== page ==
- Clear beneficiary:
- Possibly immune:
- Not sure:
- Lighter casualties:
- Heavy casualties:
My guesswork for each share is below. The write-ups are not in-depth — because nobody knows for how long the current situation will continue and what the exact financial impact on the economy and particular businesses will be.
Clear beneficiary: Tristel
No problems here. TSTL manufactures high-level disinfectants for hospitals and in February revealed the NHS had already issued significant orders.
An upbeat statement last week then said (my bold):
“With respect to current trading conditions, we are experiencing very strong demand in all our markets due to the COVID-19 pandemic. As a UK manufacturer with very little exposure to convoluted international supply chains, and adequate productive capacity, we are well placed to meet the requirements of our customers in the UK and overseas.”
Possibly immune: Bioventix
Yesterday’s interim figures contained a remarkable announcement for these troubled times — not only would BVXP pay a half-year dividend, the payout would also be raised 20%.
This developer of antibodies could actually escape the worst of the country’s problems.
BVXP collects a royalty whenever its antibodies are used within blood tests, and the company has claimed “healthcare and associated products and services have been prioritised and so we expect that our customers will continue to operate and that we will continue to supply antibodies to them.”
True, BVXP admitted “some routine diagnostic testing could be reduced as hospitals refocus towards virus-infected patients”. Mind you, the immediate outlook — “we currently expect further progress in the second half of the year” — is about as good as it gets from an RNS right now.
BVXP’s decision to operate with at least £5m of cash on hand (and no debt) even though profits run at £8m was always very sensible — and even more sensible in the present climate.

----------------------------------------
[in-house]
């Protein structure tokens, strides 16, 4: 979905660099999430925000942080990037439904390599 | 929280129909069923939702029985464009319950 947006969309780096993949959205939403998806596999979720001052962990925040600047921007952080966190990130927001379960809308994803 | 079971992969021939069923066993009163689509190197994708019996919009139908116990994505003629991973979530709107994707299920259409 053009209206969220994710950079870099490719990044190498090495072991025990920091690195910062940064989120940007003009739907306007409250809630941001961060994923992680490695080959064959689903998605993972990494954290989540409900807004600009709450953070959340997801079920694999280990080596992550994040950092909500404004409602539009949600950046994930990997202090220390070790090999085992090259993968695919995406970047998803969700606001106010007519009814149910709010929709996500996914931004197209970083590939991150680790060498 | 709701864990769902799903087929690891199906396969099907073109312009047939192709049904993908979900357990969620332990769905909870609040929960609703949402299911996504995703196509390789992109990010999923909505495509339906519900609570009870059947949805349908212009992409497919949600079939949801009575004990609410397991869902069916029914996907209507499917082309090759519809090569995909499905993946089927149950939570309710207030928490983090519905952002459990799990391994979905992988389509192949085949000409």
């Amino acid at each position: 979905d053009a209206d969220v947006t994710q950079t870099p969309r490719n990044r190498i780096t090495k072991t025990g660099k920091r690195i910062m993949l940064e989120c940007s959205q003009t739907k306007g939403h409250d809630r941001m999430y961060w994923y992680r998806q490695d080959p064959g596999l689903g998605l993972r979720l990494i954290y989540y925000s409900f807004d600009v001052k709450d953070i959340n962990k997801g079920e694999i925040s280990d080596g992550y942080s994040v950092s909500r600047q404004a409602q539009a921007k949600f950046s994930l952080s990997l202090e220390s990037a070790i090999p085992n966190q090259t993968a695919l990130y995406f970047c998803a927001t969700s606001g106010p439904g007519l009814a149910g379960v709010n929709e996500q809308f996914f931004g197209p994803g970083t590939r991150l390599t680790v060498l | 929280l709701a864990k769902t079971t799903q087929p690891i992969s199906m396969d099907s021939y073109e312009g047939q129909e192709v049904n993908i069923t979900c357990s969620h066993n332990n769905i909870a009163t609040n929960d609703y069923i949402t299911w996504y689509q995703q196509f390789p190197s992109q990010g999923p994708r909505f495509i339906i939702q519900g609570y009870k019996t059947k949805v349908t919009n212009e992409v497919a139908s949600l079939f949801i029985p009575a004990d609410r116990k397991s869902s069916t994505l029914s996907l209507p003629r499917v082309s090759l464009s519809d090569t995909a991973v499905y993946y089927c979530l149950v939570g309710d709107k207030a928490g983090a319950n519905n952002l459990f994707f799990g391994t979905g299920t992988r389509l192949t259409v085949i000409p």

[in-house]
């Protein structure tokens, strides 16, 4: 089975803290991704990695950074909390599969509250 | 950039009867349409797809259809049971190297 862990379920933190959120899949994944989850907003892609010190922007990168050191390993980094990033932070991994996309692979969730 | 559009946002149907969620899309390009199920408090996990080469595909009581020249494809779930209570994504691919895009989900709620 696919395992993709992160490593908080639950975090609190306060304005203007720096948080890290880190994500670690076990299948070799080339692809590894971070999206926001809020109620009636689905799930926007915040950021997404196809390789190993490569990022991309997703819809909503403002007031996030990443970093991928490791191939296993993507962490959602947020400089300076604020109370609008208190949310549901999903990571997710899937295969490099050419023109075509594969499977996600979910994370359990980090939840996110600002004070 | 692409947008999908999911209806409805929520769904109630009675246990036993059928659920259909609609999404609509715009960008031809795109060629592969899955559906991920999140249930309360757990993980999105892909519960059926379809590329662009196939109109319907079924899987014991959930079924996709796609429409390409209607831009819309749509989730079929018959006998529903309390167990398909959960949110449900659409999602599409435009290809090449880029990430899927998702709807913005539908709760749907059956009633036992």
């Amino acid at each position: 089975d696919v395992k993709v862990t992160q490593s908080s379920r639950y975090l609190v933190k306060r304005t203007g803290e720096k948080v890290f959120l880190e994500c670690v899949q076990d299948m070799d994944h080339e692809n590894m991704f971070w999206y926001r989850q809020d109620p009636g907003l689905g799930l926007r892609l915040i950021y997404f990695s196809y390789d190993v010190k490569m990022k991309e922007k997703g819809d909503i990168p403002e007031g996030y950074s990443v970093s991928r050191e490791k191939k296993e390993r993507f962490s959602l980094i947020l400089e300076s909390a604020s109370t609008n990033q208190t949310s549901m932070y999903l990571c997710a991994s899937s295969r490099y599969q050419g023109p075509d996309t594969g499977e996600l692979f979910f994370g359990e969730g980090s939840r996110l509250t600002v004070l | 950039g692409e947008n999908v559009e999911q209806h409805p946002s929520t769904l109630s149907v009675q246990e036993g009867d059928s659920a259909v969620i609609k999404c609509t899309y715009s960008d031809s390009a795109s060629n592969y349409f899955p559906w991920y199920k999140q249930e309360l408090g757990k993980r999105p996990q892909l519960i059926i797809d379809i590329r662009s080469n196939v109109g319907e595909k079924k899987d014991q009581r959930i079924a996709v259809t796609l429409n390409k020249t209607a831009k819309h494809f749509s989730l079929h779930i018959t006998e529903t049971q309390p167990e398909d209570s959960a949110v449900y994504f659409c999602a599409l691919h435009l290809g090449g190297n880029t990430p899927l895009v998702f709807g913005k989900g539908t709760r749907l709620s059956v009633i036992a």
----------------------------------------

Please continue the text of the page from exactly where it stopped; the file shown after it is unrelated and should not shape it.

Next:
Future growth could be moderated by current events, although the stronger USD against GBP might benefit earnings and add security to the £4m dividend. At the moment I am not banking on BVXP extending its recent run of special payouts.
Not sure: Andrews Sykes, FW Thorpe and Mincon
Andrews Sykes (ASY)
ASY said last week that its UK depots remained open and, compared to other sectors of the economy, “the impact [of Covid-19] to date… has not been severe”.
I suppose demand for ASY’s air conditioners, pumps and heaters may still be needed for emergencies. The last RNS mentioned providing services to the Department of Heath while the company’s blog cites case studies where equipment helped fix burst water mains and kept navy bases operational.
Mind you, group customers also include schools and leisure centres — income from which will now be zero.
Trailing operating profit of £17m and net cash of £28m should be enough to see ASY through any economic difficulties. During the 2008 downturn, the business carried net debt of £17m and dividends had to be paused for 2009. I expect near-term earnings to be reduced but I hope most of the £10m a year dividend can be sustained.
A decision on dividends will be taken when the 2019 results are published, which could now be as late as 30 September.
FW Thorpe (TFW)
Interim results from TFW last week reassuringly bucked the dividend-cancellation trend. In fact, the payout was lifted 2%.
The dividend confidence stemmed from TFW’s enormous cash hoard — £52m at the last count, and no debt. Trailing operating profit is around £18m, so the lighting specialist has more than enough on hand to sustain the payout should earnings falter.
TFW claimed “having a strong order book provides an excellent reservoir to smooth current turbulence.” I must admit, I assumed supplying new lights for offices, schools, factories and shops would no longer be so important when most people are now stuck at home. How trading will fare beyond, say, the next six months remains to be seen.
TFW coped well during the 2008 banking crash. Back then, profits were maintained, the dividend was lifted — and even a special payout was declared for 2009.
When I last wrote about TFW I mentioned that management had never really explained why such a huge level of cash was needed. I won’t be questioning that again.